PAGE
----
Giant Australian Cuttlefish

Each winter tens of thousands of Giant Australian Cuttlefish (Sepia apama) aggregate on a discrete area of northern Spencer Gulf, South Australia, to spawn.

Giant Australian Cuttlefish are one of the largest cuttlefish species in the world, and males can measure up to 50 cm long and weigh about 10 kg. They are amazing creatures that are expert colour changers, masters of camouflage and can change shape and texture to look like its surrounding environment.

Giant Australian Cuttlefish 2020 Survey Results

Dr Mike Steer explaining the science behind Giant Australian Cuttlefish

Out of the blue visits Giant Australian Cuttlefish at Port Lowly

Dense Cuttlefish spawning aggregations in Point Lowly

Point Lowly, in South Australia’s northern Spencer Gulf, is the only known site where Giant Australian Cuttlefish form dense spawning aggregations.

It is not completely understood why Giant Cuttlefish aggregate in northern Spencer Gulf. It is likely that they are attracted to the shallow rocky areas along the coast as it provides optimal habitat to lay their eggs.

Research reports to investigate population decline

A number of research projects have been undertaken under the guidance of the State Government cross-agency Cuttlefish Working Group because of community concerns about population decline. These projects have now been finalised with reports available below.

The exact cause of the decline remains difficult to pinpoint, however environmental temperature appears to have a strong influence on the size of the population.

Cuttlefish population survey

Cuttlefish population details and survey

Fishing closures

As a precautionary measure, a permanent cephalopod (squid, cuttlefish, octopus) fishing closure in the False Bay/Point Lowly spawning area is in place to protect the only known dense aggregation of Giant Cuttlefish in the world. This closure prohibits the capture of any cephalopods within the area at all times. The area remains open to recreational and commercial fishers targeting other fish species.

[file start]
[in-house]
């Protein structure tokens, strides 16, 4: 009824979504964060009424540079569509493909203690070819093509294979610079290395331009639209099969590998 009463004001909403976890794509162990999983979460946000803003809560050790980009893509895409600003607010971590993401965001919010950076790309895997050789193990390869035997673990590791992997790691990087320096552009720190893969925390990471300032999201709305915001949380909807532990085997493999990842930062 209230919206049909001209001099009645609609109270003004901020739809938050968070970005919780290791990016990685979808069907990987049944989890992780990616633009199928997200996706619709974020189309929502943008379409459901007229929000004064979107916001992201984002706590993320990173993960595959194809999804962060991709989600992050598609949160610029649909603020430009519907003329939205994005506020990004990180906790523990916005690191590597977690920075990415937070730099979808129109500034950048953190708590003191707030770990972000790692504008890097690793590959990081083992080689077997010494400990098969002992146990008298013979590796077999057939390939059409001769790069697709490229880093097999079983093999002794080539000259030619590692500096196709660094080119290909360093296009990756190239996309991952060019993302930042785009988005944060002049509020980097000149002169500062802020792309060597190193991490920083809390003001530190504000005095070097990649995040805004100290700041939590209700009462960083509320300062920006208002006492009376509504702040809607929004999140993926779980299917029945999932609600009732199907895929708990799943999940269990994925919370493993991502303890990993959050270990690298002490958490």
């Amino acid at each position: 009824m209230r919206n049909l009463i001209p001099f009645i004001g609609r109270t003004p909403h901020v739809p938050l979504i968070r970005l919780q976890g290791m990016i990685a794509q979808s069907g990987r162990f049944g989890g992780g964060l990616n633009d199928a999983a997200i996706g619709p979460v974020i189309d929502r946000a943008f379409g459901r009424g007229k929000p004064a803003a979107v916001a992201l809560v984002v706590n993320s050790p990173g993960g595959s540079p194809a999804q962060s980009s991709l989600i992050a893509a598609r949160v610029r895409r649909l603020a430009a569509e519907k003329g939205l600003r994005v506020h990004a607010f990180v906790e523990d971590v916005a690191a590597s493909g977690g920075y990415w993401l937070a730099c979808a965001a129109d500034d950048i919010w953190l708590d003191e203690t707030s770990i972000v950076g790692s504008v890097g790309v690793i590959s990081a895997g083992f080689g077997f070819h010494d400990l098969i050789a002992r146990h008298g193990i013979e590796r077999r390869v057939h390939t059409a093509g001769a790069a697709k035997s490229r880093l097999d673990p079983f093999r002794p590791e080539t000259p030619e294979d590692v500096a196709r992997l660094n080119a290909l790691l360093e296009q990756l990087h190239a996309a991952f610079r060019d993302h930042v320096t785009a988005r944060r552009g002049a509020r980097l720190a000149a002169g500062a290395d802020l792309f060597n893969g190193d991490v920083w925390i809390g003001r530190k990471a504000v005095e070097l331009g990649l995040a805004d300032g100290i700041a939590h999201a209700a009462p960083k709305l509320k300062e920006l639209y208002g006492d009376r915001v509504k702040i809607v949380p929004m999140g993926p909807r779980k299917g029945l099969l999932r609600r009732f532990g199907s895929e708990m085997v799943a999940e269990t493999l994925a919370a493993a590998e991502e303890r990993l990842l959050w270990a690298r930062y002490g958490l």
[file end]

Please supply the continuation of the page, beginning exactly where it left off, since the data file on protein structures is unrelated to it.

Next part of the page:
View cephalopod closure details

Cuttlefish Working Group

The Cuttlefish Working Group was formed in 2012 to investigate and address the issues associated with the population and to provide advice to the Government regarding the ongoing protection and sustainability of this iconic species.

The working group has representatives from:

  • Department of Primary Industries and Regions (PIRSA)
  • South Australian Research and Development Institute (SARDI)
  • Department for Environment and Water (DEW)
  • Environment Protection Authority (EPA)
  • Department of Planning, Transport and Infrastructure (DPTI)
  • South Australian Tourism Commission (SATC)
  • Department for State Development (DSD)
  • Whyalla City Council
  • Conservation Council of South Australia
  • University of Adelaide

Cuttlefish research and reports

Media releases

Research reports

Cuttlefish update newsletter

Page Last Reviewed: 06 Aug 2020
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